Serbian lawmakers on Friday overwhelmingly supported an agreement normalizing relations with breakaway Kosovo, a potentially landmark deal that could end years of tensions between the Balkan antagonists and put them both on a path to European Union membership.
Parliament backed the deal in a 173-24 vote. The agreement drew support from the parties of the ruling, nationalist-led government and the center-left opposition. A pro-Russian, nationalist party was the only group that voted against it.
Parliamentary backing is a boost for the Serbian government, which reached the agreement with Kosovo this month in Brussels, but has faced pressure from nationalists and Serb hardliners in Kosovo's divided north, who rejected it.
"This is not just a simple vote about the agreement," Prime Minister Ivica Dacic told lawmakers at the end of the daylong, heated debate. "This vote shows what we stand for and which way we want to go."
Serbia has rejected Kosovo's 2008 declaration of independence — which has been recognized by more than 90 countries including the U.S. and 22 of the EU's 27 members — but it must improve ties with the former province to advance its bid to join the EU.
"The agreement with Pristina has sent a strong message across the whole of Europe about Serbia's European attitude," EU Enlargement Commissioner Stefan Fule said earlier Friday during a visit to Belgrade. "Serbia moved beyond past conflicts and closer to the future within Europe."
The deal will give Kosovo's ethnic Albanian leadership authority over rebel Kosovo Serbs, ending Serbia's control in northern Kosovo. The Serbs, in return, will be granted wide-ranging autonomy.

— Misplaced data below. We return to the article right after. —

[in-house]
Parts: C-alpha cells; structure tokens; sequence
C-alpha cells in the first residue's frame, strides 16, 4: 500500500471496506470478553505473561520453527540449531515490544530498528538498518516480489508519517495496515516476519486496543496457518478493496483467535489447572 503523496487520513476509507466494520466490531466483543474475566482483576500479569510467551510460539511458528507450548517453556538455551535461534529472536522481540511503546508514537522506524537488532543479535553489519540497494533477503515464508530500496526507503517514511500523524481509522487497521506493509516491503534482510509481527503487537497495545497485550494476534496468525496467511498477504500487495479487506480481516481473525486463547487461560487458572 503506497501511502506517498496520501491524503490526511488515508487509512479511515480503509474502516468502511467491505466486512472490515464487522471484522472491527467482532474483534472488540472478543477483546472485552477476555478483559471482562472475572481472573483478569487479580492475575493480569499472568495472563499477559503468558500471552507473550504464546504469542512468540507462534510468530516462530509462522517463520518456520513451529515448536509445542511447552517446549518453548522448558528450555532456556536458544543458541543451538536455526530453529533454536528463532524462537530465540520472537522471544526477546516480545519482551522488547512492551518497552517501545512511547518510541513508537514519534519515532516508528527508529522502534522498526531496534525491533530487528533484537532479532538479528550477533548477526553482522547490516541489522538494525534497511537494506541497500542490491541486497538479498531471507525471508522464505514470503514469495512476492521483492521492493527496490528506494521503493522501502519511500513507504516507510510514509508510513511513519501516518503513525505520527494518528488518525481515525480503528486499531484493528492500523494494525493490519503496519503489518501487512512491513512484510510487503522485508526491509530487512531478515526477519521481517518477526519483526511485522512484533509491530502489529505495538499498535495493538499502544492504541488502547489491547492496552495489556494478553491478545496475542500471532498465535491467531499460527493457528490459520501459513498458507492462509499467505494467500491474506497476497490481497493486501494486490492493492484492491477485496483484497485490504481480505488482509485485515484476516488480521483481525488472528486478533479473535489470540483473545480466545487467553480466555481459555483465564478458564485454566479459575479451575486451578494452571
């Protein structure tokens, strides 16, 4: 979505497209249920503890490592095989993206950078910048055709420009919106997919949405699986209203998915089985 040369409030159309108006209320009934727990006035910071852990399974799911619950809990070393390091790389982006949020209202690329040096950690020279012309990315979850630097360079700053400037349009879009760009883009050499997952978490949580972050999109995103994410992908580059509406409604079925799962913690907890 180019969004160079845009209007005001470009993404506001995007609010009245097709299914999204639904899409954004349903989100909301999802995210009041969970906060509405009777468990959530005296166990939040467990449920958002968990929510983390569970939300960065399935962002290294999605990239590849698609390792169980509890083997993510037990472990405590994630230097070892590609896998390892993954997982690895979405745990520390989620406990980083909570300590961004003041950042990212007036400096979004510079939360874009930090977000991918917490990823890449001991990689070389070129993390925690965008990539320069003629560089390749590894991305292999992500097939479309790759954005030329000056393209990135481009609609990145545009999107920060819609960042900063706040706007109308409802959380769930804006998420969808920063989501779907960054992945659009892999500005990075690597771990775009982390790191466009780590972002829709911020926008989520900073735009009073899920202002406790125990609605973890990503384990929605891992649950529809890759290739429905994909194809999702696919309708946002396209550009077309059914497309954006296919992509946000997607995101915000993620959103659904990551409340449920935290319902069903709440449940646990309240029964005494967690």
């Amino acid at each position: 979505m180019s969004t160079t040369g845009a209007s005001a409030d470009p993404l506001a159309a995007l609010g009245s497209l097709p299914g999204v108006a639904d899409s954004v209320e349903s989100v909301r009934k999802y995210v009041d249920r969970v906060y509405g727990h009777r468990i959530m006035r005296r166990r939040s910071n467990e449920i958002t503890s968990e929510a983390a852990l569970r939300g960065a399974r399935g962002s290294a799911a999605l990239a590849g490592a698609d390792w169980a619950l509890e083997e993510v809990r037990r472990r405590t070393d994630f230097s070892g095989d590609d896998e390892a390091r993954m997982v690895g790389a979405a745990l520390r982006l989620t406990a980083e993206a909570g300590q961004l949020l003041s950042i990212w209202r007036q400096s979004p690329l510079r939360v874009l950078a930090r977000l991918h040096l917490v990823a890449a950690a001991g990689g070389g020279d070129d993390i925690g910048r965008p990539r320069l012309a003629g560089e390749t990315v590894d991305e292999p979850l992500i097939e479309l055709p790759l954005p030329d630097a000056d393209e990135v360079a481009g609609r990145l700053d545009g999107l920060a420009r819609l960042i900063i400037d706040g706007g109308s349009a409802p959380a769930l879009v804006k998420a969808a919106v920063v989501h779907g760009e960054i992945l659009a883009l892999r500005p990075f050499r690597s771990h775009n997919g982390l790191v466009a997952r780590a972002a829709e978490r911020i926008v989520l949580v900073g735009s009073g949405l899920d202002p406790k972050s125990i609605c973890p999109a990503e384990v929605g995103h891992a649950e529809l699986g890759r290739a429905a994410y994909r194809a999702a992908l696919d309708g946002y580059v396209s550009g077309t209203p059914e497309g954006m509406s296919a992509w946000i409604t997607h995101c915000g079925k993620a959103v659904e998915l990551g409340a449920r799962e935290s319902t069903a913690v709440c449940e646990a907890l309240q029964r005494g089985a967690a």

Nationalists have insisted that this amounted to treason. Slobodan Samardzic, a lawmaker from nationalist Serbian Democratic Party, said during the parliamentary debate that "the agreement means our people must give up their state." Several hundred extremists rallied outside parliament amid a heavy police presence.
Dacic rejected the accusations, insisting that "we did not betray our country, we were defending it." He reiterated that Serbia will never recognize Kosovo's statehood.
"We made the move," he said. "Did you think it was easy?"
Top Serbian leaders have said a referendum on the deal is possible, counting on popular support to silence dissent and enable easier implementation on the ground in Kosovo.
Fule said that "whatever the way they chose it should not delay the process, but in the end make sure that the implementation is sustainable." He also said "effective implementation" will be key for EU member states when they decide in June whether to open accession talks with Belgrade.
Earlier, Dacic also told lawmakers that Serbia would become "Europe's North Korea" if it rejected the deal.
Serbia's warmongering policies during the 1990s turned the country into an international pariah, facing U.N. sanctions and isolation. Years of wars and crisis also severely impoverished the country's economy.
After the Kosovo agreement, the European Commission recommended opening membership negotiations with Belgrade, an important step on the EU path that Serbia hopes will pave the way for foreign investment and unblock access to the bloc's pre-entry funds.
Serbia relinquished control of most of Kosovo in 1999 when NATO chased its troops out of the region in a three-month bombing campaign. The EU has insisted on ending the partition of Kosovo between the Albanian majority and the Serb-controlled north — about a fifth of the country.